“Kritavarman, in that battle, covered with his arrows that mighty car-warrior Bhima. Indeed, he overwhelmed the latter entirely, like a mighty mass of clouds shrouding the sun. Then that chastiser of foes viz., Bhimasena, excited with wrath, and laughing the while, sped some shafts at Kritavarman. Struck therewith, that Atiratha of the Satwata race, excelling all in might, trembled not, O king, but (instead) pierced Bhima (in return) with many sharp arrows. Then the mighty Bhimasena, slaying the four steeds of Kritavarman, felled the latter’s charioteer, and then his beautiful standard. And that slayer of hostile heroes (viz., Bhima) then pierced Kritavarman himself with many shafts of diverse kinds. And Kritavarman, pierced all over, seemed to be excessively mangled in every limb. Then from that car whose steeds had been slain, Kritavarman quickly went to the car of Vrishaka, in the very sight, O king, of both Salya and thy son. And Bhimasena. excited with rage, began to afflict thy troops. Goaded to fury, he began to slay them, like the destroyer himself armed with his club.”
Dhritarashtra said, “Many and wonderful, O Sanjaya, were the single combats I hear thee speak of between the Pandavas and my warriors. Thou speakest not, however, O Sanjaya, of any one of my side having been cheerful (on such occasions). Thou always speakest of the sons of Pandu as cheerful and never routed, O Suta and thou speakest of mine as cheerless, deprived of energy, and constantly vanquished in battle. All this, without doubt, is Destiny.”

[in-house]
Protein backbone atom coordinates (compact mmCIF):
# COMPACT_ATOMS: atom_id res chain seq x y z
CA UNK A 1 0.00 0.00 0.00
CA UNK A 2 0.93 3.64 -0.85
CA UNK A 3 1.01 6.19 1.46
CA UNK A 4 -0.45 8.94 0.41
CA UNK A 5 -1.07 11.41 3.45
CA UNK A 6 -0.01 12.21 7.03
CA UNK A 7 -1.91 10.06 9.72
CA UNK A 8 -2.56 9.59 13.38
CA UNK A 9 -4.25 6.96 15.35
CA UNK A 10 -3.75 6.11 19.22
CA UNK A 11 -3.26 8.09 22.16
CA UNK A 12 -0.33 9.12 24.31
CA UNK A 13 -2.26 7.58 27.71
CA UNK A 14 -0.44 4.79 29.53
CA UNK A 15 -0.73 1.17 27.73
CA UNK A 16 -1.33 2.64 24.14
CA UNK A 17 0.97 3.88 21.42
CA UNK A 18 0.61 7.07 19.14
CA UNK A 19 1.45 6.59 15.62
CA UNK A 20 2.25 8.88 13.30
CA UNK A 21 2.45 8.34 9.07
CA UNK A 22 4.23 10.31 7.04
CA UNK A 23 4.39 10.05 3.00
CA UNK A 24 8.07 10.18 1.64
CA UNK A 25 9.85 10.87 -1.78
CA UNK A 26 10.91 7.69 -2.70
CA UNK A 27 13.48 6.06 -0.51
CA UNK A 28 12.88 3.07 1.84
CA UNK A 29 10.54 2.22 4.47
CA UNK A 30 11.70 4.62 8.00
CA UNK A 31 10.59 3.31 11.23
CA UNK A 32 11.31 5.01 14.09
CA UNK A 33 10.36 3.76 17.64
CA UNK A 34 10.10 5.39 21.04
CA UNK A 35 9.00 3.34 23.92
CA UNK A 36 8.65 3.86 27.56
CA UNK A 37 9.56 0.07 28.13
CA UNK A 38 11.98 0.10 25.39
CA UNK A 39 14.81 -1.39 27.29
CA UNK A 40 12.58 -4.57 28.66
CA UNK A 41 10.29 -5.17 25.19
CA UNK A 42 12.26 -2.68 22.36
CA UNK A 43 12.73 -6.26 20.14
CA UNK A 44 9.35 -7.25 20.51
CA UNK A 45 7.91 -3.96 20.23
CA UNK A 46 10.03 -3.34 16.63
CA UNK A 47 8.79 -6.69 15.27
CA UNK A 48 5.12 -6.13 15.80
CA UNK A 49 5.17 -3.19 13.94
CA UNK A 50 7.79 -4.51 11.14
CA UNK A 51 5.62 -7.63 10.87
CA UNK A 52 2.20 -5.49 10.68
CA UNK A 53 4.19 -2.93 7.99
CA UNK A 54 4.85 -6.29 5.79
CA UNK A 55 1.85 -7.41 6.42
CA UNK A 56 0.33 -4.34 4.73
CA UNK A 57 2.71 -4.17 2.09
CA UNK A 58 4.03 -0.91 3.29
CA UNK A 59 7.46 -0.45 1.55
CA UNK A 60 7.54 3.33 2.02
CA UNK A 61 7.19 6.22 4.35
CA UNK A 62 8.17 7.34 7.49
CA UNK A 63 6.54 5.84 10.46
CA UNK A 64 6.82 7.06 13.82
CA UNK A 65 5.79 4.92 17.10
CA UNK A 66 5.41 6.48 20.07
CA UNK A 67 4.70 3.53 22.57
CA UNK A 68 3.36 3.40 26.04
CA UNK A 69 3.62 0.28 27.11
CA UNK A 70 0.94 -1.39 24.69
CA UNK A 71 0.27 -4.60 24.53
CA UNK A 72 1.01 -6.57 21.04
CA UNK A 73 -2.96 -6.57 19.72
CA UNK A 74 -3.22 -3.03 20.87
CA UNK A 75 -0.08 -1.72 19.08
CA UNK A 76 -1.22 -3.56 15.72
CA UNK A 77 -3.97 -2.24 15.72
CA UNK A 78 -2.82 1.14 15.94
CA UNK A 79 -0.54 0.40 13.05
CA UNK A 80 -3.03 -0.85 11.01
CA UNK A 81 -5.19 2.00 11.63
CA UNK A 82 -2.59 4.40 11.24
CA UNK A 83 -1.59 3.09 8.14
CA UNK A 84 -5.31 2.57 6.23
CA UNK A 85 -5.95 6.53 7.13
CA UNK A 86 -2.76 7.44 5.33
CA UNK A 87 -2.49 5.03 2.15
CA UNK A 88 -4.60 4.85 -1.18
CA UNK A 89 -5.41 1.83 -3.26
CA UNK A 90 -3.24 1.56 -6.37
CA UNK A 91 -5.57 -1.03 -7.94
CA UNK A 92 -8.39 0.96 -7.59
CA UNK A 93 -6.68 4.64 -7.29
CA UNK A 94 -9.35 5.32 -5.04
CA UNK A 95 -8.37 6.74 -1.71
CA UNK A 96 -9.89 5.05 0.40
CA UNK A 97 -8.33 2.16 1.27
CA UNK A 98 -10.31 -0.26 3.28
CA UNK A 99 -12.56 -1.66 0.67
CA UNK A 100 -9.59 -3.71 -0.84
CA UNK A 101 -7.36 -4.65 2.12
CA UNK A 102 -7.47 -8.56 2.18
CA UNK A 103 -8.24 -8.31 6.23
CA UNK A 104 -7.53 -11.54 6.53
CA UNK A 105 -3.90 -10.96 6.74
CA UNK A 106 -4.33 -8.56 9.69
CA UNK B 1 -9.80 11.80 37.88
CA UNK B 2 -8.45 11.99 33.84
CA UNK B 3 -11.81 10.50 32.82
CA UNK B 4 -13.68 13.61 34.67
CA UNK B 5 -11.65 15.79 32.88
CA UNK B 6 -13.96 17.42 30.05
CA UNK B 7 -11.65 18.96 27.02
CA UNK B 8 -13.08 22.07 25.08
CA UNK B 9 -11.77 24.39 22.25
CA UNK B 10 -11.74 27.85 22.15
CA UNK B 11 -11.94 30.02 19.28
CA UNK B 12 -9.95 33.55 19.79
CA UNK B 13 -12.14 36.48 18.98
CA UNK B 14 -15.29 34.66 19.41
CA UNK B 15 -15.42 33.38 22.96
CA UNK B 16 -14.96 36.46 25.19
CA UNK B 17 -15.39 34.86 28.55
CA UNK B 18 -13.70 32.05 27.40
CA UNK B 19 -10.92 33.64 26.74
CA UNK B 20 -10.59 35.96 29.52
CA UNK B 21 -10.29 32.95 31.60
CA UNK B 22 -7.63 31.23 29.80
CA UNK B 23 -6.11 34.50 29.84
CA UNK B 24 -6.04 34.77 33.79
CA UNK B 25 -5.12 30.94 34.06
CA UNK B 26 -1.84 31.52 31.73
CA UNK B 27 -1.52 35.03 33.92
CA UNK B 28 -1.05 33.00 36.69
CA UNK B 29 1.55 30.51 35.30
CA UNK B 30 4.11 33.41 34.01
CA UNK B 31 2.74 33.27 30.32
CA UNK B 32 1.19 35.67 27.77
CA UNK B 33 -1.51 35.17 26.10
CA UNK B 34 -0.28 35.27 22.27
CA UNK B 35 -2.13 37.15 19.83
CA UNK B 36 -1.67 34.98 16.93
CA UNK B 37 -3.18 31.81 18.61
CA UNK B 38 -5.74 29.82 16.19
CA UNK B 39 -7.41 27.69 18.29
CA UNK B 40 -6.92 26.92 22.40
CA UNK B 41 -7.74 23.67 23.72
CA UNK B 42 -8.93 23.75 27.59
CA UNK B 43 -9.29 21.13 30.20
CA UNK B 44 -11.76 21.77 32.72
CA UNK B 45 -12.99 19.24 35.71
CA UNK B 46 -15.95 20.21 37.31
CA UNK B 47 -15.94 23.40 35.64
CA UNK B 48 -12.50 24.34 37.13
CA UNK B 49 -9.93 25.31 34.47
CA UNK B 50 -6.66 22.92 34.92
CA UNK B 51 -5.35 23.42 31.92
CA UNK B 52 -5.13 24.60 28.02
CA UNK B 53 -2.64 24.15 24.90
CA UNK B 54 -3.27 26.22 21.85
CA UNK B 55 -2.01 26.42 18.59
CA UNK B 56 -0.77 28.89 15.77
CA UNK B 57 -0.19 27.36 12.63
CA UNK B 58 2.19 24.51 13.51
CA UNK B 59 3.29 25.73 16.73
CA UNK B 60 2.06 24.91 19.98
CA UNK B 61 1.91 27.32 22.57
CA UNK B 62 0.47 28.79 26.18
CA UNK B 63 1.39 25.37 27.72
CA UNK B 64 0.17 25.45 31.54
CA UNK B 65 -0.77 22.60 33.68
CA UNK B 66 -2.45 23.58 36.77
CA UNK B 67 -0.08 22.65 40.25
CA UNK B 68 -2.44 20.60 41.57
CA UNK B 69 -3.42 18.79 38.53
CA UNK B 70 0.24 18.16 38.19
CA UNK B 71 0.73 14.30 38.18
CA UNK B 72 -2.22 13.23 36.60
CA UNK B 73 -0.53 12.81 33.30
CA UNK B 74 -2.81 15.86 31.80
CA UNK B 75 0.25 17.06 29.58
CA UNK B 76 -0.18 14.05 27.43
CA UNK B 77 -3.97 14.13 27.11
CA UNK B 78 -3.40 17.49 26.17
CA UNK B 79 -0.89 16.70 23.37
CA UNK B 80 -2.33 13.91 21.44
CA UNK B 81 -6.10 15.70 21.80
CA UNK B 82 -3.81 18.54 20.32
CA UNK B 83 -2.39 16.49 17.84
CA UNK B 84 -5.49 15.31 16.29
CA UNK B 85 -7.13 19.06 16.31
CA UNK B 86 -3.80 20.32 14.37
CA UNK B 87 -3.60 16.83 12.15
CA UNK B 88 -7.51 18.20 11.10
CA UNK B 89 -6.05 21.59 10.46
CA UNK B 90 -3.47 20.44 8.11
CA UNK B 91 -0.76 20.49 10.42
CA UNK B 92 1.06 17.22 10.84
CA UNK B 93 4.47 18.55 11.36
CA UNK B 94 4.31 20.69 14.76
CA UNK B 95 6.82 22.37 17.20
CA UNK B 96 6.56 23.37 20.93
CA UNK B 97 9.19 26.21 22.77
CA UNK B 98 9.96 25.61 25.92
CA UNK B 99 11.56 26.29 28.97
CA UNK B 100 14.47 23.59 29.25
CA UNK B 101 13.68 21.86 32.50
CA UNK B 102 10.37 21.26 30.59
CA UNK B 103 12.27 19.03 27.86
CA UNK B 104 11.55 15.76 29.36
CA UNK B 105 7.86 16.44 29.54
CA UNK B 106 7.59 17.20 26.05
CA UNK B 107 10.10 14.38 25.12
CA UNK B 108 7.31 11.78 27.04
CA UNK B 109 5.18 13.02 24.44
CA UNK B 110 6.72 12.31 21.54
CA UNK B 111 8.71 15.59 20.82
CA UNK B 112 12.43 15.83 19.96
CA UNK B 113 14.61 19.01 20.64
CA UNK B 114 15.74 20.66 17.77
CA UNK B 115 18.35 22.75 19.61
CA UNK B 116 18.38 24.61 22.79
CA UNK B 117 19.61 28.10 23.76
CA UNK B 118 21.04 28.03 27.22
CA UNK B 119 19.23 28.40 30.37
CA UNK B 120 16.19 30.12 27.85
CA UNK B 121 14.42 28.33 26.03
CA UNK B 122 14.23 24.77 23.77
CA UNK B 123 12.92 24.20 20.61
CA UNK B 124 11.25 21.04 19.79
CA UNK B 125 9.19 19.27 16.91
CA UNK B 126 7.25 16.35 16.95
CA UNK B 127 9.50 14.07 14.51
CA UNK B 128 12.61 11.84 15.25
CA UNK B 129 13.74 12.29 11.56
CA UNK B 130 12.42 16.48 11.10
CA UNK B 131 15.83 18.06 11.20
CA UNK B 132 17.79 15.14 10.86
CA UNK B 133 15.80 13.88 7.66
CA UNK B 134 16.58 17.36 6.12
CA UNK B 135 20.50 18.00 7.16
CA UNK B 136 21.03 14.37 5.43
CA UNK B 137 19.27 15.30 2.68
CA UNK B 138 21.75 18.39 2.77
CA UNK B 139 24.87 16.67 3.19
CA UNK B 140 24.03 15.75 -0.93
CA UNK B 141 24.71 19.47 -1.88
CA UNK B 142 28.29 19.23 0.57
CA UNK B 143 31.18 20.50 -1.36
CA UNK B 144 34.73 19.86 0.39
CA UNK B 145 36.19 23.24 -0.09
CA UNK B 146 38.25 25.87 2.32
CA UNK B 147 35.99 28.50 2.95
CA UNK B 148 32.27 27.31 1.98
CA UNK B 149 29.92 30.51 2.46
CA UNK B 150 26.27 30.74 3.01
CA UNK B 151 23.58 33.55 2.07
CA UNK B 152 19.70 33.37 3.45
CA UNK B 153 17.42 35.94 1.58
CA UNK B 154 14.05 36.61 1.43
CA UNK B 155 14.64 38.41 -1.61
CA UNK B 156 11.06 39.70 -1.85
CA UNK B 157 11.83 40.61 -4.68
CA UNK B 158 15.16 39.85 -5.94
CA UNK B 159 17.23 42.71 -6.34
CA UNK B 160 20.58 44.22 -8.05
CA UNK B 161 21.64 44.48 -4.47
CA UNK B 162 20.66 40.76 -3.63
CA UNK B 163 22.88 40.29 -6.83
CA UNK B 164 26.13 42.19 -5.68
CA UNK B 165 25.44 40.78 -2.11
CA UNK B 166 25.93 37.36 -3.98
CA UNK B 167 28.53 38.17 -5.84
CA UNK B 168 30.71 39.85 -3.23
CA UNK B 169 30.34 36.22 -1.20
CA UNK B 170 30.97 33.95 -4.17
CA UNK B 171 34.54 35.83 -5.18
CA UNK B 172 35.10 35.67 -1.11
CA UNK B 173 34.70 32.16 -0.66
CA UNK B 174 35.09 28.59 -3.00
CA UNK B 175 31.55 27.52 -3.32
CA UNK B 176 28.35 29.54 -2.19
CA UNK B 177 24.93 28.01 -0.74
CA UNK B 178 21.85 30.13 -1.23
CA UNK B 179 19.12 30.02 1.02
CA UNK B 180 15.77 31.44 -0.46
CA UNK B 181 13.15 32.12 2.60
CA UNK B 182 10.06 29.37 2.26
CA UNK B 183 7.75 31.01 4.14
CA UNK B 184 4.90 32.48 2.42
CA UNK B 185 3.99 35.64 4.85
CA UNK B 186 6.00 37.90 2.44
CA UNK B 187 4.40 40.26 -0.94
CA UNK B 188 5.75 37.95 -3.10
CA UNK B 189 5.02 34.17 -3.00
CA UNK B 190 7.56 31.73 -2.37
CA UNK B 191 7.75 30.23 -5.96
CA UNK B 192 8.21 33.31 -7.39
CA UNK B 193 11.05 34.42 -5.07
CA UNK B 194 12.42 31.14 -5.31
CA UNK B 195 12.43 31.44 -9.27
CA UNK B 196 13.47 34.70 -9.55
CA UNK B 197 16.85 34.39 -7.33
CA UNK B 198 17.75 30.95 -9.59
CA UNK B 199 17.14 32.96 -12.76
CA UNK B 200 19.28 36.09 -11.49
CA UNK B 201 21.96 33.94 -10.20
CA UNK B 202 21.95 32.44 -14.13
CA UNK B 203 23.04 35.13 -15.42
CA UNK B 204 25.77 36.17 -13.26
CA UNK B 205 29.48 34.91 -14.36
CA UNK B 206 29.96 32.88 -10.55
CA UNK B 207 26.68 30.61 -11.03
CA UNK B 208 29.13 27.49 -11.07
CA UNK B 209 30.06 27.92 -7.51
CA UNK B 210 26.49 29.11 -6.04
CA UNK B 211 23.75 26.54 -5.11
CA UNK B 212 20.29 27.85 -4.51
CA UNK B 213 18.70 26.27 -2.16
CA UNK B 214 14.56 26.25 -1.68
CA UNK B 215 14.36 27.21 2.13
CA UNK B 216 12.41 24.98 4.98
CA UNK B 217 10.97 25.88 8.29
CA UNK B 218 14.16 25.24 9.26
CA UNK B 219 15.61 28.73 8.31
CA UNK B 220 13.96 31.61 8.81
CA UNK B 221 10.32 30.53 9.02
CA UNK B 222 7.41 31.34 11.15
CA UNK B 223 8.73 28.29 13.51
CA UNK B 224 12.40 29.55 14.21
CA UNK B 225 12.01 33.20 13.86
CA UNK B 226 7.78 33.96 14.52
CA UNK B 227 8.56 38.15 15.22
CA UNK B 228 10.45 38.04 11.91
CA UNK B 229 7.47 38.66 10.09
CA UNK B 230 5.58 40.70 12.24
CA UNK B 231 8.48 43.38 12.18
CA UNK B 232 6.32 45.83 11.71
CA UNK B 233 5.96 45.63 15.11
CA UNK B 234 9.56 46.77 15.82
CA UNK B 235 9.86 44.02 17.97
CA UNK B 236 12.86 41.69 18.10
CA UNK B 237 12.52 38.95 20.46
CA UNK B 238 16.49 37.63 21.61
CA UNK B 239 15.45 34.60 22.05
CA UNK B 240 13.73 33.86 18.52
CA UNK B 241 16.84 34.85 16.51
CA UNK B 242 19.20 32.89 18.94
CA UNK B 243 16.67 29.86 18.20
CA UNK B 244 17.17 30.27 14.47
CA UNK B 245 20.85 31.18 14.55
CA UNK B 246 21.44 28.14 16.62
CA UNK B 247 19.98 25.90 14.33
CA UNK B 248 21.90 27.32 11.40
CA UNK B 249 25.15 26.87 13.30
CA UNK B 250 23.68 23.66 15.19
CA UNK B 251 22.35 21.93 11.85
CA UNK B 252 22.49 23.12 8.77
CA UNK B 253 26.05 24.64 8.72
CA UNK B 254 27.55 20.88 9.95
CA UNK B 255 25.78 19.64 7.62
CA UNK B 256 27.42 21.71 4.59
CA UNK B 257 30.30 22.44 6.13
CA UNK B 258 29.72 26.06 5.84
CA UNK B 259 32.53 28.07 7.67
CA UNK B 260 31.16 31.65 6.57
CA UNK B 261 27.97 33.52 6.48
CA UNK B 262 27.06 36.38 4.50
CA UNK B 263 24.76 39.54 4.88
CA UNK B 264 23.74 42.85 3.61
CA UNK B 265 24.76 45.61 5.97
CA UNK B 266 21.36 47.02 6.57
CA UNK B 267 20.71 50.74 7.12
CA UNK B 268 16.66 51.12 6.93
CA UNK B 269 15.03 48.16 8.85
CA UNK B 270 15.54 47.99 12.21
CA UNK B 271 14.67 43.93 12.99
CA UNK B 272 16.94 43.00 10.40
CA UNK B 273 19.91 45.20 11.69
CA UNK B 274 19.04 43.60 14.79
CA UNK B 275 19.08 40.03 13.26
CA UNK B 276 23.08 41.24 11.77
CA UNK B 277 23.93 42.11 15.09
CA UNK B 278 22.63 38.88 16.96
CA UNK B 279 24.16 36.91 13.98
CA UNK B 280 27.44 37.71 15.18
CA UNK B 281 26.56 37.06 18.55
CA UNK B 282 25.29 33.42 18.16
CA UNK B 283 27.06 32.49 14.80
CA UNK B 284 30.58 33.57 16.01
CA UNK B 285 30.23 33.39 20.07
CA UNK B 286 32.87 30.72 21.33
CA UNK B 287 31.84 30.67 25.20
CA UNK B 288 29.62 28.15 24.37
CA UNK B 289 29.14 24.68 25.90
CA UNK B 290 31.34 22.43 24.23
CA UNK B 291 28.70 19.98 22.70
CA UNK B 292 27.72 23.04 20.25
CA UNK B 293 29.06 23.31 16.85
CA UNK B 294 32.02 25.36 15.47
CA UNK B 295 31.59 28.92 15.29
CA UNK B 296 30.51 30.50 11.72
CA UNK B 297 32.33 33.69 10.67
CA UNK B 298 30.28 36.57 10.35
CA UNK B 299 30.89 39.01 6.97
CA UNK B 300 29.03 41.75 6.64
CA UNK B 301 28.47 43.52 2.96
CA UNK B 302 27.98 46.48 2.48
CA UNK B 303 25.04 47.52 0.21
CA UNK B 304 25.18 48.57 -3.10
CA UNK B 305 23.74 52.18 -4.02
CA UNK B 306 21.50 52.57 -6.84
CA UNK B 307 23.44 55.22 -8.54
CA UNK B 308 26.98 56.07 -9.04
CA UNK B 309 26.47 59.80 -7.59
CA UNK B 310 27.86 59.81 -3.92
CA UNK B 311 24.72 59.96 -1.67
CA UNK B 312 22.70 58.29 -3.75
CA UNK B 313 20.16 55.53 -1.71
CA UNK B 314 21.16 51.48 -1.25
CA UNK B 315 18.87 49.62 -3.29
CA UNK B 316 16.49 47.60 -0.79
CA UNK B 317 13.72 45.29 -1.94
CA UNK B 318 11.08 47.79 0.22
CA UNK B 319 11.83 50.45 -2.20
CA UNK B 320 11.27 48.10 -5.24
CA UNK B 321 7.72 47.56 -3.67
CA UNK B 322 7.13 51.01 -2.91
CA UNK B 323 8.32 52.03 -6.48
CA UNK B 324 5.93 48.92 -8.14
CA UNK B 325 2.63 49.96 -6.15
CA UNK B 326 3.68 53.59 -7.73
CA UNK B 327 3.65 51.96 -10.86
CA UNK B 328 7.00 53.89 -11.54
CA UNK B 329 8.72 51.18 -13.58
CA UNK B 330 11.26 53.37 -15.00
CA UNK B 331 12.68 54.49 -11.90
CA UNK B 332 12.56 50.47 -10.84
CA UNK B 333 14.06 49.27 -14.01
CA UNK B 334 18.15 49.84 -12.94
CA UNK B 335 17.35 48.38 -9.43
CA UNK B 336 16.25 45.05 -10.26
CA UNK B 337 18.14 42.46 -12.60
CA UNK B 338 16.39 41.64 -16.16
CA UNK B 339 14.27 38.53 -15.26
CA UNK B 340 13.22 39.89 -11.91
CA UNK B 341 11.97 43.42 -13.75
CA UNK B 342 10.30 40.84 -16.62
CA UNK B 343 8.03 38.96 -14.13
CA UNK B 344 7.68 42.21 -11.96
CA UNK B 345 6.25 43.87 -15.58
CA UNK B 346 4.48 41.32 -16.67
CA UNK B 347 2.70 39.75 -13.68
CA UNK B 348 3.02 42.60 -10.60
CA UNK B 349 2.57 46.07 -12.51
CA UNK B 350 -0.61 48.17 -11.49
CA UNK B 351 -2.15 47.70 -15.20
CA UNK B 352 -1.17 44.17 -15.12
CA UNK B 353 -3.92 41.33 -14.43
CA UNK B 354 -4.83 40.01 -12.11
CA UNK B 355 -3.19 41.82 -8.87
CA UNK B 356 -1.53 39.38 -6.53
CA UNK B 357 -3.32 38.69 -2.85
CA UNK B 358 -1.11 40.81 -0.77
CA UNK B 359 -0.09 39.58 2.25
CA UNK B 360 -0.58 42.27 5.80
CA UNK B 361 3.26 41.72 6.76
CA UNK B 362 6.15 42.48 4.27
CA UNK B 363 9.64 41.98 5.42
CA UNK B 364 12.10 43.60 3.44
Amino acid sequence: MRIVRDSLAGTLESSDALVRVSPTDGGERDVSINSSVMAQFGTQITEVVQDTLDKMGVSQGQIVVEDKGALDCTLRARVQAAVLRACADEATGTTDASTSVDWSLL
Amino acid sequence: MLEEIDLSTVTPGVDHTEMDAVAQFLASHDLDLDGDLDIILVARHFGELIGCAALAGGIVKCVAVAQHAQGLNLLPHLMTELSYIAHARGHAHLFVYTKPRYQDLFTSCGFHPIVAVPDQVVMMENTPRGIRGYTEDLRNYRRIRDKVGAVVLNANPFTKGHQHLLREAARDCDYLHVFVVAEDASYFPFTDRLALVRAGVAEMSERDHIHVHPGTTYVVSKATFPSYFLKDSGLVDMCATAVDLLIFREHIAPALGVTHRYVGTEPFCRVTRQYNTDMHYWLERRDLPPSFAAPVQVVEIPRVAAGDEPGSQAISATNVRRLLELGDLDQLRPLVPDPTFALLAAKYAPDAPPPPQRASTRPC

Sanjaya said, “Thy men, O bull of Bharata’s race, exert themselves according to the measure of their might and courage, and display their valour to the utmost extent of their strength. As contact with the properties of the ocean make the sweet waters of the celestial stream Ganga brakish, so the valour, O king, of the illustrious warriors of thy army coming in contact with the heroic sons of Pandu in battle, becometh futile. Exerting themselves according to their might, and achieving the most difficult feats, thou shouldst not, O chief of the Kurus, find fault with thy troops. O monarch, this great and awful destruction of the world, swelling the (population of the) domains of Yama, hath arisen from thy misconduct and that of thy sons. It behoveth thee not, O king, to grieve for what hath arisen from thy own fault. Kings do not always in this world protect their lives. These rulers of Earth, desirous of winning by battle the regions of the righteous, daily fight, penetrating into (hostile) divisions, with heaven only for their aim.